The crossing appeared to work its magic on the Great Western steward, a young woman named Margaret who had seemed brisk and efficient when the train left London the night before but who had now become friendly and forthcoming. She leaned out of the window after I stepped from the train at Liskeard and smiled. "It's a different country here - slower and more relaxed."
Indeed it was. I was on my fourth mug of tea in the tiny station buffet when Paul Naylor arrived. The diminutive figure, with wild hair and a curly beard, gave every appearance of having just leapt out of bed. For all that he launched straight into an instant history of the Duchy of Cornwall and the succession it has maintained, technically independent of the British monarchy.
Naylor, the owner of a local vineyard who stood for parliament in the general election for the Sons of Cornwall party, Mebyon Kernow, continued the history lesson as we toured the ancient Cornish sites of the area in his battered Volvo. It spluttered and wheezed, but from its radio aerial there proudly fluttered a black pennant with a white cross, the flag of St Pirrin, patron saint of Cornwall.
There are more miles of winding country lanes in Cornwall than anywhere else in Britain, he explained as we tramped across the rough wet grass of Fowey Moor, because the distinctive settlement patterns of the Celts had survived, along with their place-names. The culture was the island's most antique: Celts had sacked Delphi in 400 BC and Rome in 300 BC. The Galatians, to whom St Paul epistlised, spoke Celtic until the 4th century AD. With delight he pointed out the mistakes in the official signs at the monument of the 9th century king, Dungarth, and gloated over how the "English" Heritage symbol had been obliterated by Cornish nationalists from many of the historical sites. "The English are like dogs," he said. "They go round pissing on everything." There was a salty turn to all his aphorisms. The day before he had been "popping in and out of the house like a fart in a colander". His sense of disbelief was conveyed with, "If that's true then my cock's a bloater."
That sense of incredulity was exercised most forcefully on Tony Blair's notion of what constitutes devolution within the UK. For devolutionary purposes Cornwall has been lumped in with Devon and various points east as far as Swindon. It is to be administered from Bristol, which is farther from Cornwall than you might think. "Bristol is nearer to Dover than it is to Land's End. We need a separate Cornish Development Agency," said Colin Lawry, a nationalist councillor on both the district and county councils.
There are some serious economic issues here. "The GDP of Cornwall is less than three-quarters of the UK average. We have more in common with Merseyside than a wealthy place like Torbay in Devon. Our economy is almost colonial: so much of the raw material extracted here - fish, tin and china clay - isn't processed here. Almost pounds 100m a year more goes out of Cornwall than comes in."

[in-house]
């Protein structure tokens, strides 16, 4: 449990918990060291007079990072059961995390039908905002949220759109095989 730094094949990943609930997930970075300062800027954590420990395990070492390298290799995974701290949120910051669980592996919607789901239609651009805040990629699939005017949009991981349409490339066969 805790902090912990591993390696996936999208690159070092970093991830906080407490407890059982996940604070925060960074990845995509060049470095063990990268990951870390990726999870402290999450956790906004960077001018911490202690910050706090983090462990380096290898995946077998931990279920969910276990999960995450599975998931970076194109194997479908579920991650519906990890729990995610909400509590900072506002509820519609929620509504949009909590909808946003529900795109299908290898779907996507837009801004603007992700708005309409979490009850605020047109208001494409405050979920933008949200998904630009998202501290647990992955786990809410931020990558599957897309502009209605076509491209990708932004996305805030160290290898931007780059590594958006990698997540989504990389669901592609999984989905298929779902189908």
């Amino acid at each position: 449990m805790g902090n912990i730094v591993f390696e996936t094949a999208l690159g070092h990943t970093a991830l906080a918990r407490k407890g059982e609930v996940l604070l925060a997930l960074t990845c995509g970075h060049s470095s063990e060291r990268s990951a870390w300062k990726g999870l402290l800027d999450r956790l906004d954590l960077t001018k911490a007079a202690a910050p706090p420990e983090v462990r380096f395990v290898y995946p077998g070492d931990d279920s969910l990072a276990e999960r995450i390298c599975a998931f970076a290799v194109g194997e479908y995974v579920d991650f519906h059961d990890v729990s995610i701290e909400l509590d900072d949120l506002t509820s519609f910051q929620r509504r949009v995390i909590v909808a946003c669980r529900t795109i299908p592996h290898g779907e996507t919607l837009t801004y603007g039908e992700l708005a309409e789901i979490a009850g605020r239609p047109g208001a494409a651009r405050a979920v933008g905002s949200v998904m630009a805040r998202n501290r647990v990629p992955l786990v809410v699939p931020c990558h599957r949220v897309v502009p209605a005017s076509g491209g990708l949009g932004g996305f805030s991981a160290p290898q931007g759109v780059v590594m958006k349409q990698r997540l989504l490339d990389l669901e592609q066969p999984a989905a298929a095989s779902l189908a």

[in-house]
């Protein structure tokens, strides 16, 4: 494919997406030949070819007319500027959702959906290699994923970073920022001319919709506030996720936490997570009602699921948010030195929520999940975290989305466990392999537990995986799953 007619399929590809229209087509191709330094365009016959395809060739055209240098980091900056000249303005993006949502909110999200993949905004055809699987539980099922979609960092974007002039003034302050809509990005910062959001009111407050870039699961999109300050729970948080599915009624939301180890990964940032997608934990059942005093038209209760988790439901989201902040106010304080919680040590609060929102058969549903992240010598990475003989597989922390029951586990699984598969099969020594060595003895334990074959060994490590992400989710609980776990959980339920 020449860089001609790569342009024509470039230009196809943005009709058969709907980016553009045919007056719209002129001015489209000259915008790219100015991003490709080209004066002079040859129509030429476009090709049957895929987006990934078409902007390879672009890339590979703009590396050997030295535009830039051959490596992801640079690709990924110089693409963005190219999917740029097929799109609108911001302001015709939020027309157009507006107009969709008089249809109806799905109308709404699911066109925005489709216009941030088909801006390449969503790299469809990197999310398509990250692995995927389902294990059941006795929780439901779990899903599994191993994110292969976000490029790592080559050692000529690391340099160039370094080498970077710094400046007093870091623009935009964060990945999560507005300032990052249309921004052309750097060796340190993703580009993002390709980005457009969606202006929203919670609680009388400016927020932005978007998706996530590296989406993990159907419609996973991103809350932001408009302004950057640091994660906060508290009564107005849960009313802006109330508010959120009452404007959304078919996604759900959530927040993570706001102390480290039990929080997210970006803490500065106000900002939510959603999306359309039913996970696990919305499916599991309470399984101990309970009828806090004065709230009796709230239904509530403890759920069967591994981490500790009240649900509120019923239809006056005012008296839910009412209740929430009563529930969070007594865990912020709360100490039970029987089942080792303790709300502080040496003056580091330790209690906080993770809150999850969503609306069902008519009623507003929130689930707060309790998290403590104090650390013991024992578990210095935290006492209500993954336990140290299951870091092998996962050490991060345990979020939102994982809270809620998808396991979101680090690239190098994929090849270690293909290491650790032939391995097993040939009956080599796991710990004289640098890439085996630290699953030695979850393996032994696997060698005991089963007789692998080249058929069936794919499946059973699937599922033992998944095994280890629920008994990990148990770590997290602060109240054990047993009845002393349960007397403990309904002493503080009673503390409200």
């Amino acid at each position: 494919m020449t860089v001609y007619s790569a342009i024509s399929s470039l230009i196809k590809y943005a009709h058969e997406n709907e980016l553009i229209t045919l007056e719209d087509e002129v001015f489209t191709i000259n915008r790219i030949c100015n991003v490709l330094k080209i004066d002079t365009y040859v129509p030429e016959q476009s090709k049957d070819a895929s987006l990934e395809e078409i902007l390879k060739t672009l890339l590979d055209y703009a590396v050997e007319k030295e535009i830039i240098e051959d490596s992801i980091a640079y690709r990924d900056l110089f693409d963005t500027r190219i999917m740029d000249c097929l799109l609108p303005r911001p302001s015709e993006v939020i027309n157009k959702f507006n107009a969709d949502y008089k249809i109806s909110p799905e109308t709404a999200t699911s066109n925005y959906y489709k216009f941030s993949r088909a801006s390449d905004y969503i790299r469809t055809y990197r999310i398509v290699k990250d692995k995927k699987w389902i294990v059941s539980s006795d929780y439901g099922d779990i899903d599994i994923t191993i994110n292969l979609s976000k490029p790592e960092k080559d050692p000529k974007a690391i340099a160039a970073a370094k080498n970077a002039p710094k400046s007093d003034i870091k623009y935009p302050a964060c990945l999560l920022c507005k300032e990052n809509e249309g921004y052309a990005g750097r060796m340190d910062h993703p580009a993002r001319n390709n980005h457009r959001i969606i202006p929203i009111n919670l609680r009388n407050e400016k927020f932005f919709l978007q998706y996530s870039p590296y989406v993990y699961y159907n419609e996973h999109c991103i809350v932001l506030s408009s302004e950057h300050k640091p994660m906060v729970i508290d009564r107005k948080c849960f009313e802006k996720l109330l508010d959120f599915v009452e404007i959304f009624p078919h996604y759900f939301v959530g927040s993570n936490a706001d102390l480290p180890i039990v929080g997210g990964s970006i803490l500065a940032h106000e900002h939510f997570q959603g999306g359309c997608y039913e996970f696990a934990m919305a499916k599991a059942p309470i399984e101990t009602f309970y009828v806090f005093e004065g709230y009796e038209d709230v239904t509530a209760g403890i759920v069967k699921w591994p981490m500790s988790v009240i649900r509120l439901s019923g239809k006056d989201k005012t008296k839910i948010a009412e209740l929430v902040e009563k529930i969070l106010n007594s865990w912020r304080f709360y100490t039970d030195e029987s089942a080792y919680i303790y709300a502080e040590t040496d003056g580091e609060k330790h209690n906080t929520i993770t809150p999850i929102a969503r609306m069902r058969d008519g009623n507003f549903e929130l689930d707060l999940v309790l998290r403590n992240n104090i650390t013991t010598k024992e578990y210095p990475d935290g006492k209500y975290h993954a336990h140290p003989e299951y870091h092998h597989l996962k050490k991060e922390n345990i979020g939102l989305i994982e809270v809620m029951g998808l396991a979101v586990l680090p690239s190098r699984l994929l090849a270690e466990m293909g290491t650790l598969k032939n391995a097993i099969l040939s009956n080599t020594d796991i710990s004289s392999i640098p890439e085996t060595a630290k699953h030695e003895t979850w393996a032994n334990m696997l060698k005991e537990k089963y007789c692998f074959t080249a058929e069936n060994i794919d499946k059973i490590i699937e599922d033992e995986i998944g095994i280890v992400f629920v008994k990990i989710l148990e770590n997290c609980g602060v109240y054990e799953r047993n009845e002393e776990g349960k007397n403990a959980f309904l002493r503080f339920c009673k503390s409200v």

It is an argument which clearly has some potency in Cornwall where the flag of St Pirrin is today everywhere in evidence, on buildings and bumper- stickers alike. Many insist on entering "Cornish" under "nationality" on official forms. They have revived the Cornish language enough to get it declared an official living language by the European Union.
Yet it is an uphill struggle. That evening I sought out, in the non-touristic back streets of Penzance, a pub called The Old Vic, where the landlord, Trev Lawrence, is a Grand Bard of the Gorsedh, the Cornish equivalent of the Welsh Eisteddfod. There, I was told, Cornish speakers gathered to talk, sing and play a traditional card game called euchre. The landlord was an expert in the archaic sport of Cornish wrestling.
Indeed it was so. In a dark snug, devoid of one-armed bandits, jukebox or pinball machines, Trev held court from behind a well-worn mahogany bar, dispensing pints and quips in equal measure. From a cupboard he produced a jacket of heavy yellowed linen with waxed rope buckles, like a fasten- it-yourself strait-jacket. It was the essential equipment for the oldest form of wrestling known on these islands, dating back to the games recorded in County Leith in the 18th century BC. A stickler (as in rules) is, he explained, one of the three judges in Cornish wrestling.
But there was something melancholic about it all. True, there were Cornish speakers in the corner of the pub, five of them. But only one was Cornish, and she had crossed the Tamar aged two and only recently returned. The group were otherwise middle-aged, middle-class English incomers indignant at how the local authority had demoted the GCSE in Cornish from a language to a hobby course, thus raising the cost of their classes. Of the hundreds of reported native fluent speakers there was no sign. Still, they were jolly, full of badinage and song - some of it in Cornish.
"The trouble is," said an increasingly morose Trev as the evening drew to a close, "that though the words are in Cornish all the old traditional harmonies have vanished."
Perhaps someone wrote them down in a book, I gamely suggested, and then doubtless some self-conscious young enthusiast will try to revive them.
"Maybe," said Trev. But he would be leaving the pub soon, and his life- long struggle to retain one indigenous hostelry in the town would end. He was 58 and his wife was ill and having to give up her job. It was her wage which subsidised his celebration of the community of nationhood. So they would be selling up soon. The Old Vic would then presumably be taken over by a brewery and converted into a chrome and Perspex lager drain or, worse still, a Scruffy Murphy's heritage pub.
Trev looked glum, and then lifted his voice and began to sing a lilting lament about the Cornish village of Lamorna. "Time now," called Trev's barman, as the landlord finished singing. "Time please. Let's be having you."Reuse content